Over 400 years of Education History For Sale At Bonhams

. March 5, 2008

More than 1000 books on education systems around the world, dating from the 1400s through to the mid 19th century, will be sold by Bonhams in London on 1 and 2 April 2008. Expected to fetch in excess of £250,000, the books are from the private library of John and Monica Lawson.

The collection contains the most extensive array of books on education to be offered for sale at auction and includes many rare titles. The library covers every facet of education, from its history, teaching methods and systems, to grammar, vocabulary and the languages of the world. There are even books giving educational advice including ones on how parents should bring up their children (Lot 564, estimate £4,000-6,000), or how to educate a prince (Lots 578, 579, and 609), in addition to children’s literature, Victorian games and puzzles.

Its main strength is that it spans over 400 years of British education with books on national schools, charities, religious education, traditional and radical systems, aspects of social history, poverty and politics, but there is also a grammar and vocabulary section. This part of the library features an important foreign language section, replete with rare tribal dialects, such as Moskito (Lot 868), Fernadian (Lot 893), Mpongwe (Lot 896), and Namaqua-Hottentot (Lot 897), while “The Vocabulary of the Peculiar Language Used by the Thugs… and of the Measures Which Have Been Adopted by the Supreme Government of India for its Suppression,” can be found at Lot 863, estimated at £200-400. The last part of the collection also includes exotic imprints from China and Africa to Australia and the South Sea Islands.

Other examples of what the collection offers include:

Lot 466
The advice of a father to a child, directing him on how to behave himself in the most important passages of his life. Dated 1665. Estimate: £400-600.

Lot 470
First edition of “Instructions to a Son”, written by the Marquis of Argyll (1598-1661) during his confinement in the Tower of London prior to his execution for high treason. Estimate: £100-200.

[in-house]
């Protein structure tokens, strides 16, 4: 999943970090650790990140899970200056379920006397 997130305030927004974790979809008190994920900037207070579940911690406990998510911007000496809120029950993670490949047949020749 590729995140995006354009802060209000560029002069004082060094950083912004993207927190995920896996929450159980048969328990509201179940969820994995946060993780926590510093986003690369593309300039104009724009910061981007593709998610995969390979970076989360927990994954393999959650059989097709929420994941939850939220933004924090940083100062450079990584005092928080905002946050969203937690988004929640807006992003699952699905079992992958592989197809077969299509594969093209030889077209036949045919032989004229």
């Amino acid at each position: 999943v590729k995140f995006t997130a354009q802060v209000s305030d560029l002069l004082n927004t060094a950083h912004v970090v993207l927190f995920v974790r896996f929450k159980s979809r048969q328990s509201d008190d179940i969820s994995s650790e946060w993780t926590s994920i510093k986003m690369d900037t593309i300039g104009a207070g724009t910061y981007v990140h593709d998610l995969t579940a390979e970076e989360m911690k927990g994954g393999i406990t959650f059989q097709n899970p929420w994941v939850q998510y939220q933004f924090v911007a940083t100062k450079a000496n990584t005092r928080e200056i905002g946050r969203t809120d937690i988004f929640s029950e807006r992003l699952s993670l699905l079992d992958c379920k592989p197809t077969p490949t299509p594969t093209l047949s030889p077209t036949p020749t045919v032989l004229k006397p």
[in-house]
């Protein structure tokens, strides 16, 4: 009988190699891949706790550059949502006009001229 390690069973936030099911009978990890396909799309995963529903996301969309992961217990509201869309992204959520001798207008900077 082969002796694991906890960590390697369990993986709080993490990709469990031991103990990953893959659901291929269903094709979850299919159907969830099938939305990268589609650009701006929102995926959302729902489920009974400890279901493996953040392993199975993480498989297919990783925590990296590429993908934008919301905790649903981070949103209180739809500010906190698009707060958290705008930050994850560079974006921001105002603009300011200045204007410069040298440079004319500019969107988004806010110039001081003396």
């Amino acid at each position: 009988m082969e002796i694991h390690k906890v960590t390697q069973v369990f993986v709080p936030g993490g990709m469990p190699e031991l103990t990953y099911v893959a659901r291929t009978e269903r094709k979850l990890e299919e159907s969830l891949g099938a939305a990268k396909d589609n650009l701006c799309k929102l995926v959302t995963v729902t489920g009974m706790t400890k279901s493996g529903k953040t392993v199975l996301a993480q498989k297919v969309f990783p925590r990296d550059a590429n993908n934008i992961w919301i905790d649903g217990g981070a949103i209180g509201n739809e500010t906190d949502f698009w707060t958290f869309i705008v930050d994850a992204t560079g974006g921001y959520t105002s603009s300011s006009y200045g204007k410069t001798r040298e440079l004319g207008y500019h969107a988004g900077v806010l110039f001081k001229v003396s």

Lot 471
Mary Astell’s “A Serious Proposal to the Ladies, for the Advancement of their True and Greatest Interest. By a Lover of her Sex.” In this second edition, estimated at £600-800, Astell makes her famous and vigorous case for the education of women in residential colleges. The book was an instant success and was widely discussed in her day. It was also a text that began to construct the attitude that later historians would call feminist. She argued that by not educating women in philosophy and religion they would be confined to trivial ornamental status and petty concerns.

Lot 565
A compendium of early 16th century advice books, including three byThomas Lupset (c.1495-1530), a friend of Thomas More, and correspondent of Erasmus. “An Exhortation to Yonge Men, Perswadynge Them to Walke in the Pathe Way that Leadeth to Honestie and Goodnes”, has been called the most polished piece of English prose written to this time”. It was written in the forme of a letter to Edmund Withipole, whilst staying at Cardinal Wolsey’s palace at More, Hertfordshire. Estimate £7,000-9,000.

The origins of the collection go back approximately 100 years to John Lawson’s grandfather, who was an avid book collector. His love of literature inspired John’s father to become a bookseller, starting the company E M Lawson & Co in 1921, and continuing the private collection when John’s grandfather died in

1931. The collection was housed in a small attic room in John’s private house at Sutton Coldfield, and when he and his wife Monica moved to East Hagbourne in Berkshire in 1968, John’s father gave him the library.

John Lawson says: “Now, my wife and I, having reached 75 years of age and no family member being intrinsically interested, we thought it better to disperse the books in the collection and allow others the pleasure of their company. It is with more than a tinge of sadness that we take this course, but we both feel we would like to see the books sold during our lifetime.”

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